It’s like a reverse workout, 3 sets x 3 reps of refilling your plate. Repeat workout 3 x a week. This is the secret recipe for stereotypical Italian pot-bellies. There is no ‘rest’ in between these workout routines. Just like with exercise, we need the time to recover – to use some of that body fat we’ve spent so much time, effort and yes -pain storing.

A food-focused culture lead me to overeat. Repeated overeating built poor habits around food. Food became a form of entertainment, and less about nutrition. Also, what I thought I knew about nutrition was wrong. Total, utter disaster. So how can you fix this? Start with small steps,

Some Practical Tips

Starting Out: How Water Fasting Improves Weight Loss

Some crucial fasting supplies. We’ll go over the cloudy water jug below!

Fasting is a taboo topic in our modern society where eating 7 times a day is commonplace, and the fear of hunger is one of American’s top concerns. There’s a slow ramp-up I took, and if you are interested in some guidance I hope the next section helps you out, and feel free to contact meshould you have specific questions.

“…to start ‘fasting’… you just don’t eat.”

– Dr. Jason Fung paraphrased. Check out for Dr. Fung’s blog

Ok there’s more to it than that… let’s lay out how I progressed.

1. Stop Snacking in-between Meals

Don’t snack! Have a zero calorie “bridge” instead, to get you to your next full meal.

I was eating sufficiently at my breakfast, lunch, and dinner to keep myself satiated until my next meal. That’s how it begins. Just eat a good (low carb, moderate protein, high fat) meal and swear off snacks. I eliminated my habitual 10am snack of nuts at my office desk… in fact, I cleared my environment of snacking opportunities so I didn’t have that gnawing feeling at the back of my head telling me ‘just open the drawer, have some jerky!‘. Instead, I used what I’ve heard Dr. Cywes call a “bridge”, ie a zero calorie beverage like tea, water, or coffee to get myself through to my next planned meal. Make it a point of sitting down to a meal with a knife and fork, and be present in the act of enjoying your meal. An excellent podcast with Dr. Cywes here.

Get Re-Acquainted with Your “True Hunger”

Once I had my ‘true hunger’ dialed in and realized I wasn’t going to starve without eating a snack every 2 hours, I saw that I had been consuming food a ridiculous number of times during the day.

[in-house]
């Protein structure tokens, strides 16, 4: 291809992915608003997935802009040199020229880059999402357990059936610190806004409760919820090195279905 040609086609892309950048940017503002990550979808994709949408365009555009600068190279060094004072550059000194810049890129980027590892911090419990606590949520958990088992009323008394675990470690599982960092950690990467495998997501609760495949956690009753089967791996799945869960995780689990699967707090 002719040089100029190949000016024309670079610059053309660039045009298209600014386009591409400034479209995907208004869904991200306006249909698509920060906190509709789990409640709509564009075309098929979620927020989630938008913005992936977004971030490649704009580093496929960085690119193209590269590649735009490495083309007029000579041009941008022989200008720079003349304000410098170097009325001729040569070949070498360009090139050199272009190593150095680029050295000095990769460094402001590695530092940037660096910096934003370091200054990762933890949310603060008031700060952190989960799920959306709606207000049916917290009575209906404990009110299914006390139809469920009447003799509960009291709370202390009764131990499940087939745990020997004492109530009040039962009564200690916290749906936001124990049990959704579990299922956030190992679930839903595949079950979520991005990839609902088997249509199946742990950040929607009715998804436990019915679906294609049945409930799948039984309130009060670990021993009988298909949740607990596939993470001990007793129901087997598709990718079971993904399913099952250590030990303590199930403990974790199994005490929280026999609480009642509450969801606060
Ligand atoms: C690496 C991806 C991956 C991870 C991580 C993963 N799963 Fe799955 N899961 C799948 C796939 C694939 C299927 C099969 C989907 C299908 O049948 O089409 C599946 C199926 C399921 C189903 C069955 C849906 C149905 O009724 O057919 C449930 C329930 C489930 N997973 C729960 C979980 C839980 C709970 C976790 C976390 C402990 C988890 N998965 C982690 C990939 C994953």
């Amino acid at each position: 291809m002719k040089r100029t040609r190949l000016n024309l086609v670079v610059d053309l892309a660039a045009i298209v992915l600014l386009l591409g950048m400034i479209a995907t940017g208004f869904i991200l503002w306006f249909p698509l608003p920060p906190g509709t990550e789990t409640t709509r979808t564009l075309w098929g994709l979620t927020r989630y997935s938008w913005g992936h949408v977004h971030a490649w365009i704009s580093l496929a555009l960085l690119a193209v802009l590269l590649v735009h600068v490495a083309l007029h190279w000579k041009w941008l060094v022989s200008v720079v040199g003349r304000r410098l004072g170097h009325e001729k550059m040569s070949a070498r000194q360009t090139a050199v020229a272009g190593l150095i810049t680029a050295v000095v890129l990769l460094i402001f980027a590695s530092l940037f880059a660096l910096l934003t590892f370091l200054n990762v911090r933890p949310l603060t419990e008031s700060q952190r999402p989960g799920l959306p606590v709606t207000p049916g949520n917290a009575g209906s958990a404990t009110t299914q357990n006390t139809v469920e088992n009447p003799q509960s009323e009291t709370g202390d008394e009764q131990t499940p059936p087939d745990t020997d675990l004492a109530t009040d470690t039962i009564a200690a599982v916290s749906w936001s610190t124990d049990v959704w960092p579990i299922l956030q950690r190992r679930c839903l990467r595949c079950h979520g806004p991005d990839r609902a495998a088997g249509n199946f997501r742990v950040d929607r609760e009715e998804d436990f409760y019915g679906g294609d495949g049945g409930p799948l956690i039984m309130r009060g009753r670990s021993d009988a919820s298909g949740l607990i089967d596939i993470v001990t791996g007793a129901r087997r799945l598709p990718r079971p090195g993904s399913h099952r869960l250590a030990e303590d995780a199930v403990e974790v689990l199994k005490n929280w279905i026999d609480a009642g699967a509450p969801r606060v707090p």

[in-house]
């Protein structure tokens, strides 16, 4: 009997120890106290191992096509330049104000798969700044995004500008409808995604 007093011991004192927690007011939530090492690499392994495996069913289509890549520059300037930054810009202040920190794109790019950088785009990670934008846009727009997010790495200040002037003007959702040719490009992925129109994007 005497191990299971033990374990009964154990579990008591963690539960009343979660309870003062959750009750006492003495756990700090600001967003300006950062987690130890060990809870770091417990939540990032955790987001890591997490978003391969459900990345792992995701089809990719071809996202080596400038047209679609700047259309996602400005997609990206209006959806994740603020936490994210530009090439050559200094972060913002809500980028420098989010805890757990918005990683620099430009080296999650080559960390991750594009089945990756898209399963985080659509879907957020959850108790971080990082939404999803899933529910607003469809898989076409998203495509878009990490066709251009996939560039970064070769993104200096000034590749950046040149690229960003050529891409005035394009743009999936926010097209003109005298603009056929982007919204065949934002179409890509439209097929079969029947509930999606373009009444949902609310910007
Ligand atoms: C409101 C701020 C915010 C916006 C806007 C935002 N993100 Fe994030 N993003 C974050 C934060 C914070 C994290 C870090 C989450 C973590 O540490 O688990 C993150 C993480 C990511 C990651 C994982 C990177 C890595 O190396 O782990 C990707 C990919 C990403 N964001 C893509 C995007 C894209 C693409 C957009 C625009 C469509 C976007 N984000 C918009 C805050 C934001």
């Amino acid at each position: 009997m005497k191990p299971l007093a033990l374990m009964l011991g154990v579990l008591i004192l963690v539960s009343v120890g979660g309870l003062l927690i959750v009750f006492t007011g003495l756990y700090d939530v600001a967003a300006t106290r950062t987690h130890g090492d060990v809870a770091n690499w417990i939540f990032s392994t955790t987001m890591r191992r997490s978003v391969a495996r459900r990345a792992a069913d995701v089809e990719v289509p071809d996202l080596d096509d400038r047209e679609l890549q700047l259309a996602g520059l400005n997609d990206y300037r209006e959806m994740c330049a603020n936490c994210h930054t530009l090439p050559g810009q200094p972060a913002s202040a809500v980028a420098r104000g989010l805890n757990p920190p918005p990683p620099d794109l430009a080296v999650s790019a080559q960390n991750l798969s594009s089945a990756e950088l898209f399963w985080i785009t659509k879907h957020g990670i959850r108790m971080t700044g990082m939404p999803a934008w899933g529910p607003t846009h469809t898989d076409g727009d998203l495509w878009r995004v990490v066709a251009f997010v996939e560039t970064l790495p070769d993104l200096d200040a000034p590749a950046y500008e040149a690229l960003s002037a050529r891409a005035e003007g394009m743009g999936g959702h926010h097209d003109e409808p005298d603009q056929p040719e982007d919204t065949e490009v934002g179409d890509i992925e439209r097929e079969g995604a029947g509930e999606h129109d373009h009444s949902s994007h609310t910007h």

Mostly, it was not for real hunger, but for entertainment / boredom (a hit of dopamine!). Instead, I tried getting up and taking a brisk walk or having a non-caloric beverage. Replacing the caloric distraction with anything else that releases some dopamine! This pulled back the curtain on my unhealthy relationship with food. I awakened my “long lost appetite” and started to understand the difference between a ‘craving‘ and ‘hunger‘ – because these are actually two different things. I learned to listen to my body’s satiety signals as well, as eating whole foods got me to feel satiated with less food.

Making this connection is one of the primary ways that water fasting improves weight loss

2. Go 24 hours without Food and see how much water fasting improves weight loss

I can guarantee you’ve done a 24h fast at some point in life… maybe it was for a medical procedure, maybe you were sick and couldn’t keep anything down. Maybe it was a rough hangover and you could only stomach water. Many people fast for religious reasons (Lent, Ramadan, Yom Kippur). When fasting, people report connecting more deeply with their mind, feeling ‘cleansed’ and reconnecting with their body’s natural signals. I definitely have!

At some point in life you probably went without a meal for a whole 24 hours… and yeah, you probably felt a little hungry! I had done 30 hour fasts for religious holidays when I was younger, so knowing I had not died I tried it out just to see how it would feel.
First I tried going from dinner to dinner… so I at least went to bed ‘full’, and ‘ate food’ at least once on that day. There were times I wasn’t hungry come dinnertime, so I just skipped it. I would extend my fast overnight (and really wake up in full blown ketosis burning fat like crazy) through to breakfast the next day… or just keep going to lunch, etc. If you’ve got plenty to eat on your gut, all you need is to let your body do what it’s designed to and access that stored body fat!

Breakfast Really Doesn’t Need to be Eaten at 7am

Have you ever wondered why there are frequently those days you wake up and simply aren’t hungry? The mere thought of food may even cause some nausea? Why do we then force ourselves to eat?

When I was growing up there was no question, I had to eat whether I was hungry or not. So what can you eat? If I’m not hungry for eggs… I could definitely have a bowl of candy cereal. Who couldn’t – right now – finish an entire bowl of Frosted Flakes? Or… even a nice bowl of cheerios? Even if you’d just finished a full meal, you could likely eat a bowl of cereal at any time.